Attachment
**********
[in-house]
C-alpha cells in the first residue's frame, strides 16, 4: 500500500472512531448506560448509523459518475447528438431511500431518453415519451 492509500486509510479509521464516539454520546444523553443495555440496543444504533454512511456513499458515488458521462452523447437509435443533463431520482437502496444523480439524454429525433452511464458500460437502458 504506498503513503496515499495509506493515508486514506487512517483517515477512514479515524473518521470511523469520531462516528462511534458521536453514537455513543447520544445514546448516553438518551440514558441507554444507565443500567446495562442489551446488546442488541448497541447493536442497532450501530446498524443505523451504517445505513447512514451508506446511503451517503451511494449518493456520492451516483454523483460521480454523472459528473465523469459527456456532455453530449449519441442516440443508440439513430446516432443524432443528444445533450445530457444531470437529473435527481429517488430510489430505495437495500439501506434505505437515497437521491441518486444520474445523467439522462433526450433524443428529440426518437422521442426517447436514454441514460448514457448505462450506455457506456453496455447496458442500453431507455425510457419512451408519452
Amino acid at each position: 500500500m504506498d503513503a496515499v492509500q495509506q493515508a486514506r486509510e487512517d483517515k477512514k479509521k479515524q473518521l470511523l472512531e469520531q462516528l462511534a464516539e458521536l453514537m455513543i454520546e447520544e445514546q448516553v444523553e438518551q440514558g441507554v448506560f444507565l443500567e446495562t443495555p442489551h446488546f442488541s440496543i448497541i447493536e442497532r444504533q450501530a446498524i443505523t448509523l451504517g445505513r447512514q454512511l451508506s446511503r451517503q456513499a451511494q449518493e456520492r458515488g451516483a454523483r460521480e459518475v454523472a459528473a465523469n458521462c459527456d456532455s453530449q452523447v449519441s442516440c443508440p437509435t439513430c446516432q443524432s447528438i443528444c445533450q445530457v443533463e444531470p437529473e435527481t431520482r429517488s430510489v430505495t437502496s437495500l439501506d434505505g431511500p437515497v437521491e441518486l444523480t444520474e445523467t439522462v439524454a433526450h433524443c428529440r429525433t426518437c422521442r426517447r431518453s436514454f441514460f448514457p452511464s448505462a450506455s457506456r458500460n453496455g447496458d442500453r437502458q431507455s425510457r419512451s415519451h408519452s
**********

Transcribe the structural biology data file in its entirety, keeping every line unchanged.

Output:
[in-house]
C-alpha cells in the first residue's frame, strides 16, 4: 500500500472512531448506560448509523459518475447528438431511500431518453415519451 492509500486509510479509521464516539454520546444523553443495555440496543444504533454512511456513499458515488458521462452523447437509435443533463431520482437502496444523480439524454429525433452511464458500460437502458 504506498503513503496515499495509506493515508486514506487512517483517515477512514479515524473518521470511523469520531462516528462511534458521536453514537455513543447520544445514546448516553438518551440514558441507554444507565443500567446495562442489551446488546442488541448497541447493536442497532450501530446498524443505523451504517445505513447512514451508506446511503451517503451511494449518493456520492451516483454523483460521480454523472459528473465523469459527456456532455453530449449519441442516440443508440439513430446516432443524432443528444445533450445530457444531470437529473435527481429517488430510489430505495437495500439501506434505505437515497437521491441518486444520474445523467439522462433526450433524443428529440426518437422521442426517447436514454441514460448514457448505462450506455457506456453496455447496458442500453431507455425510457419512451408519452
Amino acid at each position: 500500500m504506498d503513503a496515499v492509500q495509506q493515508a486514506r486509510e487512517d483517515k477512514k479509521k479515524q473518521l470511523l472512531e469520531q462516528l462511534a464516539e458521536l453514537m455513543i454520546e447520544e445514546q448516553v444523553e438518551q440514558g441507554v448506560f444507565l443500567e446495562t443495555p442489551h446488546f442488541s440496543i448497541i447493536e442497532r444504533q450501530a446498524i443505523t448509523l451504517g445505513r447512514q454512511l451508506s446511503r451517503q456513499a451511494q449518493e456520492r458515488g451516483a454523483r460521480e459518475v454523472a459528473a465523469n458521462c459527456d456532455s453530449q452523447v449519441s442516440c443508440p437509435t439513430c446516432q443524432s447528438i443528444c445533450q445530457v443533463e444531470p437529473e435527481t431520482r429517488s430510489v430505495t437502496s437495500l439501506d434505505g431511500p437515497v437521491e441518486l444523480t444520474e445523467t439522462v439524454a433526450h433524443c428529440r429525433t426518437c422521442r426517447r431518453s436514454f441514460f448514457p452511464s448505462a450506455s457506456r458500460n453496455g447496458d442500453r437502458q431507455s425510457r419512451s415519451h408519452s